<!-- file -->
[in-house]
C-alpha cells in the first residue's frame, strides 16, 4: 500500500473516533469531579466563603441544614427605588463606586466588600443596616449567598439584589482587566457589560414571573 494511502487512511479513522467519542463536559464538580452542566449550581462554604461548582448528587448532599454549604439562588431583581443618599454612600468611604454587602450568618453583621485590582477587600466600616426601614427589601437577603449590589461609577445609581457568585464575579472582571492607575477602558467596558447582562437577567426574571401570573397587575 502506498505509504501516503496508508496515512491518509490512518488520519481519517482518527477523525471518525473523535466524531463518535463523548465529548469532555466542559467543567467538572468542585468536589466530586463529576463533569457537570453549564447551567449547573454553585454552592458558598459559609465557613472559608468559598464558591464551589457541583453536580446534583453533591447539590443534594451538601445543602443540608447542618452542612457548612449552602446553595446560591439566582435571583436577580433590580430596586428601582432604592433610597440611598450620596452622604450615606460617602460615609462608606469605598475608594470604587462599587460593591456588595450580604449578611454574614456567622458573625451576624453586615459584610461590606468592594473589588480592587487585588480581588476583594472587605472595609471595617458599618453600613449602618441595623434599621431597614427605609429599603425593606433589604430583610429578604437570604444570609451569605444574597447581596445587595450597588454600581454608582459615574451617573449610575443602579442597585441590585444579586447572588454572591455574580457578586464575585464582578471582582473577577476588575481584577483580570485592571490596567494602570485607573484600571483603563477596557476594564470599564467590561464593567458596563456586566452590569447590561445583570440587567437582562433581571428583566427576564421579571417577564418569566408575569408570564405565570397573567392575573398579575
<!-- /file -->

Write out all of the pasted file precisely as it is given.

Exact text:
[in-house]
C-alpha cells in the first residue's frame, strides 16, 4: 500500500473516533469531579466563603441544614427605588463606586466588600443596616449567598439584589482587566457589560414571573 494511502487512511479513522467519542463536559464538580452542566449550581462554604461548582448528587448532599454549604439562588431583581443618599454612600468611604454587602450568618453583621485590582477587600466600616426601614427589601437577603449590589461609577445609581457568585464575579472582571492607575477602558467596558447582562437577567426574571401570573397587575 502506498505509504501516503496508508496515512491518509490512518488520519481519517482518527477523525471518525473523535466524531463518535463523548465529548469532555466542559467543567467538572468542585468536589466530586463529576463533569457537570453549564447551567449547573454553585454552592458558598459559609465557613472559608468559598464558591464551589457541583453536580446534583453533591447539590443534594451538601445543602443540608447542618452542612457548612449552602446553595446560591439566582435571583436577580433590580430596586428601582432604592433610597440611598450620596452622604450615606460617602460615609462608606469605598475608594470604587462599587460593591456588595450580604449578611454574614456567622458573625451576624453586615459584610461590606468592594473589588480592587487585588480581588476583594472587605472595609471595617458599618453600613449602618441595623434599621431597614427605609429599603425593606433589604430583610429578604437570604444570609451569605444574597447581596445587595450597588454600581454608582459615574451617573449610575443602579442597585441590585444579586447572588454572591455574580457578586464575585464582578471582582473577577476588575481584577483580570485592571490596567494602570485607573484600571483603563477596557476594564470599564467590561464593567458596563456586566452590569447590561445583570440587567437582562433581571428583566427576564421579571417577564418569566408575569408570564405565570397573567392575573398579575